It’s in your partner’s hand at the dinner table; glowing as he reads it in bed; taking her eyes away from you while you’re talking.
It’s no wonder that 70 percent of women asked in a recent survey about smartphone habits said their partner’s use of technology was interfering with their relationship.
A study published Monday in “Psychology of Popular Media” called the phenomenon “technoference.” Researchers asked 143 married or cohabitating women about technology and their relationship.
The vast majority said that computers, smartphones and other devices got in the way during couple leisure time, conversations and meals. The women who reported the highest levels of technoference also reported higher levels of conflict with their partner (largely over technology), lower satisfaction with life and relationship and more symptoms of depression.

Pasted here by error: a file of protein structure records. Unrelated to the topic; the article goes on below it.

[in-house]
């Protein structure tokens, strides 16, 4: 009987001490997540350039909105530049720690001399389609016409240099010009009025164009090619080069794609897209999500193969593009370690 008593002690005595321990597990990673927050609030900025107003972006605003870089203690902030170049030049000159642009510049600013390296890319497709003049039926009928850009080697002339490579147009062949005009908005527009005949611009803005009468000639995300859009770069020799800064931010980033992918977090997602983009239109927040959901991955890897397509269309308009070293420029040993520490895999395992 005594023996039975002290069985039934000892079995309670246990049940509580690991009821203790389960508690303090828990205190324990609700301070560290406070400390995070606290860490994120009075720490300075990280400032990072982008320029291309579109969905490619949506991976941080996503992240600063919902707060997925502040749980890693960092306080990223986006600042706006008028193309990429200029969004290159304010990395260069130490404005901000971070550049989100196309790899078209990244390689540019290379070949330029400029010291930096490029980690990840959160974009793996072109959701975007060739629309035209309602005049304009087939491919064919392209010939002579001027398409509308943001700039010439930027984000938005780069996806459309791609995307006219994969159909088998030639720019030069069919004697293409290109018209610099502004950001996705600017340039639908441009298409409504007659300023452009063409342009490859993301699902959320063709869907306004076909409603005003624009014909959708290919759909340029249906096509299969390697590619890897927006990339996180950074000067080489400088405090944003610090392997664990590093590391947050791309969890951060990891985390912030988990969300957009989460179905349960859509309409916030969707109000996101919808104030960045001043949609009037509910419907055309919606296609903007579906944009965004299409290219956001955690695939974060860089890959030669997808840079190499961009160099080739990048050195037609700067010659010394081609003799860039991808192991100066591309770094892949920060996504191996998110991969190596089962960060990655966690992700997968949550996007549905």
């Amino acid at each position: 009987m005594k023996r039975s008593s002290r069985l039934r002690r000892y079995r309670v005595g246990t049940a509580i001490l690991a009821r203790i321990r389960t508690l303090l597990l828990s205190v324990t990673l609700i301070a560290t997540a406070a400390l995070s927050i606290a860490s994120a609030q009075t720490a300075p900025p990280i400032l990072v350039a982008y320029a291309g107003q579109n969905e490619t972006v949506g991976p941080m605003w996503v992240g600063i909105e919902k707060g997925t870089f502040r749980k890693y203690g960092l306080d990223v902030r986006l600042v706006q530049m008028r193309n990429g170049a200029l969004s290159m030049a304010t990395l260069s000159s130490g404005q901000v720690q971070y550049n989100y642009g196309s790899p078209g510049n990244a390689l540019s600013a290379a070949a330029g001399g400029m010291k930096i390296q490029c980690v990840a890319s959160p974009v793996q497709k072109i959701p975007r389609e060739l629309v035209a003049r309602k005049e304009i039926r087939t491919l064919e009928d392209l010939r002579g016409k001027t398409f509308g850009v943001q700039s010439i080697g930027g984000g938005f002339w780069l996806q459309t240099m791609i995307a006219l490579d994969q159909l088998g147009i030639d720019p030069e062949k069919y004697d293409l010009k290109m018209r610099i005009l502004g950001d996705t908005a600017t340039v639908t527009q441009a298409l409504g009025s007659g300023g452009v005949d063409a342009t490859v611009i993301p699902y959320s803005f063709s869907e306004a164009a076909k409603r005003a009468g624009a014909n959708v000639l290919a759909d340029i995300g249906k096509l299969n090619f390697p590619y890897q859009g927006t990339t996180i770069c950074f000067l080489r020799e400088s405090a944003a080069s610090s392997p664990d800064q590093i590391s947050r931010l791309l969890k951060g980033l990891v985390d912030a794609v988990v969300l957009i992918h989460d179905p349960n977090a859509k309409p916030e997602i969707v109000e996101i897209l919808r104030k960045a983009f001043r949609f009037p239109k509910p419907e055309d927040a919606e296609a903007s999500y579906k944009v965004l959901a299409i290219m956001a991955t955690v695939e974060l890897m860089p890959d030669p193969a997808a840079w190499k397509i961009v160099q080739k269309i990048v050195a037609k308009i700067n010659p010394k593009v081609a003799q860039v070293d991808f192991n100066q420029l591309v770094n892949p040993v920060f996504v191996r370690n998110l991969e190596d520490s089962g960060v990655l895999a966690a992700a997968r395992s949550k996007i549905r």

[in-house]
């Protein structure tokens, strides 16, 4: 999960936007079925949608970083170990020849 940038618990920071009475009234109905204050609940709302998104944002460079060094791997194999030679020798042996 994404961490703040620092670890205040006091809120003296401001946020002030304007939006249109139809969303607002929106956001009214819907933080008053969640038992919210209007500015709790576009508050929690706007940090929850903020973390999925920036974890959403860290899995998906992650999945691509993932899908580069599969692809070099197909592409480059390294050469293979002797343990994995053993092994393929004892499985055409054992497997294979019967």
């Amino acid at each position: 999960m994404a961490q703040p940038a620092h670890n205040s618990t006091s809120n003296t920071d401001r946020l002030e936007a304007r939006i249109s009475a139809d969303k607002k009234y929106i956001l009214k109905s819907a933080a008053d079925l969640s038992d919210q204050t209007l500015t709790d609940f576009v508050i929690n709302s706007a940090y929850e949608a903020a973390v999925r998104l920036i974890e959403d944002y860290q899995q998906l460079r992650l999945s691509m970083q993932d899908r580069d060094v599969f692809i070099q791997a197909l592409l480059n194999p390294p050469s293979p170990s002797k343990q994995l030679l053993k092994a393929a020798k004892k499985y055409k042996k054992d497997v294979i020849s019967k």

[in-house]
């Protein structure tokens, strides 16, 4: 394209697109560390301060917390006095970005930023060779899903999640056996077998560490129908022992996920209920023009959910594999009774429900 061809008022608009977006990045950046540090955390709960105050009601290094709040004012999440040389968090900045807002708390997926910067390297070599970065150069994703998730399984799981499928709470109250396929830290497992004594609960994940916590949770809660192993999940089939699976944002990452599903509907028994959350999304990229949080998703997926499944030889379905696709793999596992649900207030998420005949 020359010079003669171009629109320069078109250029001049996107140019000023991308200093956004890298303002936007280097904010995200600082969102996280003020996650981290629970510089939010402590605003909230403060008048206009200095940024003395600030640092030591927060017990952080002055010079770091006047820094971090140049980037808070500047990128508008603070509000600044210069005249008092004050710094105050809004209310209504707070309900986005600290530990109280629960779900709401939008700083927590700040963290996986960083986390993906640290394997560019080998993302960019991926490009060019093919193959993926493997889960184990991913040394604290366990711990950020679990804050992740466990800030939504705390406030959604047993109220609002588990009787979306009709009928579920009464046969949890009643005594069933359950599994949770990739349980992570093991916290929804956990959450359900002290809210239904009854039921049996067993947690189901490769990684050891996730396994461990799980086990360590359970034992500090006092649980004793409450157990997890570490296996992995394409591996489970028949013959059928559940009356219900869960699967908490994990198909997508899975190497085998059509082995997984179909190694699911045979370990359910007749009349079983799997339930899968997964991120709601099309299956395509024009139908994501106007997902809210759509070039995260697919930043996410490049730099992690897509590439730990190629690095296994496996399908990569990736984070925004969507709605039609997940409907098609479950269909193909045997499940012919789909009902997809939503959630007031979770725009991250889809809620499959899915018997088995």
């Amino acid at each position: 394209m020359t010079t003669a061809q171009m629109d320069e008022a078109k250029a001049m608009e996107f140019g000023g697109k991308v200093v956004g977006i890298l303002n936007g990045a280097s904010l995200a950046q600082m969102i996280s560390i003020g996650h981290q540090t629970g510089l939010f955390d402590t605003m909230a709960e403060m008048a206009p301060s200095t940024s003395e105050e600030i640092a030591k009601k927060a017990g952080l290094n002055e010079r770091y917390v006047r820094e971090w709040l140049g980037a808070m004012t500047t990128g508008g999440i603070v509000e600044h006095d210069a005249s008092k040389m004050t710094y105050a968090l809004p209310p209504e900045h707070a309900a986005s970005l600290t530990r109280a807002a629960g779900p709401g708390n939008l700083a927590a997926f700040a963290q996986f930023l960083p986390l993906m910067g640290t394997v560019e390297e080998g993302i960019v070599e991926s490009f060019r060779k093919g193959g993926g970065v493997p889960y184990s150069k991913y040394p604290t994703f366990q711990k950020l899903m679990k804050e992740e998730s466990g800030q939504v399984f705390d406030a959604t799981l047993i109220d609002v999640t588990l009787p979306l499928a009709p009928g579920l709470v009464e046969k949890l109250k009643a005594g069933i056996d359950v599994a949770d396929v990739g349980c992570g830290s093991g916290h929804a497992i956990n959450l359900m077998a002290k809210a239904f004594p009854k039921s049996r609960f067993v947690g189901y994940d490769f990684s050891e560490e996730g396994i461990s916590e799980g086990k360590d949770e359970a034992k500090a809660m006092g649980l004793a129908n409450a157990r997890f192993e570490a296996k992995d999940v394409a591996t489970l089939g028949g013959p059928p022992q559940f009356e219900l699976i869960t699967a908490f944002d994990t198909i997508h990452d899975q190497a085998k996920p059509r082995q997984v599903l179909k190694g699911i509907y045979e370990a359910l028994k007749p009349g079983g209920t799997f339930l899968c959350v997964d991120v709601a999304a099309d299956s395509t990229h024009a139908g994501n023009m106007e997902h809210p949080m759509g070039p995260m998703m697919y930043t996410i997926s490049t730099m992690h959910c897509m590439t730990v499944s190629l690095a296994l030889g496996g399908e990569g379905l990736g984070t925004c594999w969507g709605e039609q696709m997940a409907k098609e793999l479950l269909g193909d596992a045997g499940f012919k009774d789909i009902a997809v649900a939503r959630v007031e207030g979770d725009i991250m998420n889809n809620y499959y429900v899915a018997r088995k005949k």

The women said computers were the main source of technoference, followed by cell phones — and a third of the women said their partner would take out their phone during a conversation or meal, according to NPR.
The study only asked women about their relationships because it was part of a larger study on mothers and media, but it would be interesting to hear what men would say on the subject.
“I think there definitely could be an effect on men,” said Sarah Coyne, one of the study’s authors.
Coyne said she hopes to look at men and technoference next.